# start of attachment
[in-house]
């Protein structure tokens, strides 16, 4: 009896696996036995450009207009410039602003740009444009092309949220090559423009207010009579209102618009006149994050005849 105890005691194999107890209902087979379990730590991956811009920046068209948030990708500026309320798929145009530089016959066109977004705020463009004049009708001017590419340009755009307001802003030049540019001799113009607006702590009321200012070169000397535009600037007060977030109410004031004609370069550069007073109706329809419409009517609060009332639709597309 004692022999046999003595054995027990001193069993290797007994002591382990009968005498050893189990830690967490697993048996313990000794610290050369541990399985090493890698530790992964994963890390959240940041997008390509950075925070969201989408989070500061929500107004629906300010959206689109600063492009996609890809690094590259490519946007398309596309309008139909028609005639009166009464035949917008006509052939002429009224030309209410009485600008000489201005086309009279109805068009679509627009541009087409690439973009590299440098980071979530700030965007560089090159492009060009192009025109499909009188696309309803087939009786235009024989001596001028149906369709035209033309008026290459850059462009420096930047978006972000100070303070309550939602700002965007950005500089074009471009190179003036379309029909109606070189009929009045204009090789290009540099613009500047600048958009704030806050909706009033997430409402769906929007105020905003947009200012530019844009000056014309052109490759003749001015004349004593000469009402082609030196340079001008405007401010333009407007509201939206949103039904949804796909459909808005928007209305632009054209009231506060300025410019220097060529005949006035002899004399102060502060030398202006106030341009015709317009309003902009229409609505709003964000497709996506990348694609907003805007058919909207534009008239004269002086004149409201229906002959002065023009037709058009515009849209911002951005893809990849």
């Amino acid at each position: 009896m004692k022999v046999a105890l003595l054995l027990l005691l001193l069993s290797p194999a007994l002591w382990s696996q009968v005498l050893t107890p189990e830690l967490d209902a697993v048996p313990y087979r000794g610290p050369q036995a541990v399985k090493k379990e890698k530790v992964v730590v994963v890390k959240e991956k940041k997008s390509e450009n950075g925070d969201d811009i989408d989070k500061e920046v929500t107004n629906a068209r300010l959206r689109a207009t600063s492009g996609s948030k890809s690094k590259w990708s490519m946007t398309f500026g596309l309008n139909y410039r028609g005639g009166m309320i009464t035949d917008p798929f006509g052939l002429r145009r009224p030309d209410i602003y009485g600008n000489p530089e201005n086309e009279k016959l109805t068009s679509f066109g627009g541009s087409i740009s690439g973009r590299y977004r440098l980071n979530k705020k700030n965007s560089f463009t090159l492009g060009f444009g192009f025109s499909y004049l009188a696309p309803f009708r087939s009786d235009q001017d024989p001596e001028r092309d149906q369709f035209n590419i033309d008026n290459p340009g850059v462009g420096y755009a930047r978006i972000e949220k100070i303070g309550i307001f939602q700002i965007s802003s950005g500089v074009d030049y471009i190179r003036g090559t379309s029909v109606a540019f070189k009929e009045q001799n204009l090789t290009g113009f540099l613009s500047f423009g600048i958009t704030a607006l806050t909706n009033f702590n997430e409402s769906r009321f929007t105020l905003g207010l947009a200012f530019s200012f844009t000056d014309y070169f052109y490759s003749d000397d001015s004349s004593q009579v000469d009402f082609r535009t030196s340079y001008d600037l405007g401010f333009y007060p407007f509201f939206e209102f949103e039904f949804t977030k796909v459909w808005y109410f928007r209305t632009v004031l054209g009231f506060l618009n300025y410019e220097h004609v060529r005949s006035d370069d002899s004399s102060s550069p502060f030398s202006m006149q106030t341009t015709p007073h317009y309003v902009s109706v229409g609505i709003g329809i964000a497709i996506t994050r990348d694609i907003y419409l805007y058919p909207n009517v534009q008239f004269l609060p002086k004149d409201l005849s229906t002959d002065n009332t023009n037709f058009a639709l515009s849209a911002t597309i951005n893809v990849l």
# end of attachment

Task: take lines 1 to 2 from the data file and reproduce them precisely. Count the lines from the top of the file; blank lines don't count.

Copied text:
[in-house]
């Protein structure tokens, strides 16, 4: 009896696996036995450009207009410039602003740009444009092309949220090559423009207010009579209102618009006149994050005849 105890005691194999107890209902087979379990730590991956811009920046068209948030990708500026309320798929145009530089016959066109977004705020463009004049009708001017590419340009755009307001802003030049540019001799113009607006702590009321200012070169000397535009600037007060977030109410004031004609370069550069007073109706329809419409009517609060009332639709597309 004692022999046999003595054995027990001193069993290797007994002591382990009968005498050893189990830690967490697993048996313990000794610290050369541990399985090493890698530790992964994963890390959240940041997008390509950075925070969201989408989070500061929500107004629906300010959206689109600063492009996609890809690094590259490519946007398309596309309008139909028609005639009166009464035949917008006509052939002429009224030309209410009485600008000489201005086309009279109805068009679509627009541009087409690439973009590299440098980071979530700030965007560089090159492009060009192009025109499909009188696309309803087939009786235009024989001596001028149906369709035209033309008026290459850059462009420096930047978006972000100070303070309550939602700002965007950005500089074009471009190179003036379309029909109606070189009929009045204009090789290009540099613009500047600048958009704030806050909706009033997430409402769906929007105020905003947009200012530019844009000056014309052109490759003749001015004349004593000469009402082609030196340079001008405007401010333009407007509201939206949103039904949804796909459909808005928007209305632009054209009231506060300025410019220097060529005949006035002899004399102060502060030398202006106030341009015709317009309003902009229409609505709003964000497709996506990348694609907003805007058919909207534009008239004269002086004149409201229906002959002065023009037709058009515009849209911002951005893809990849």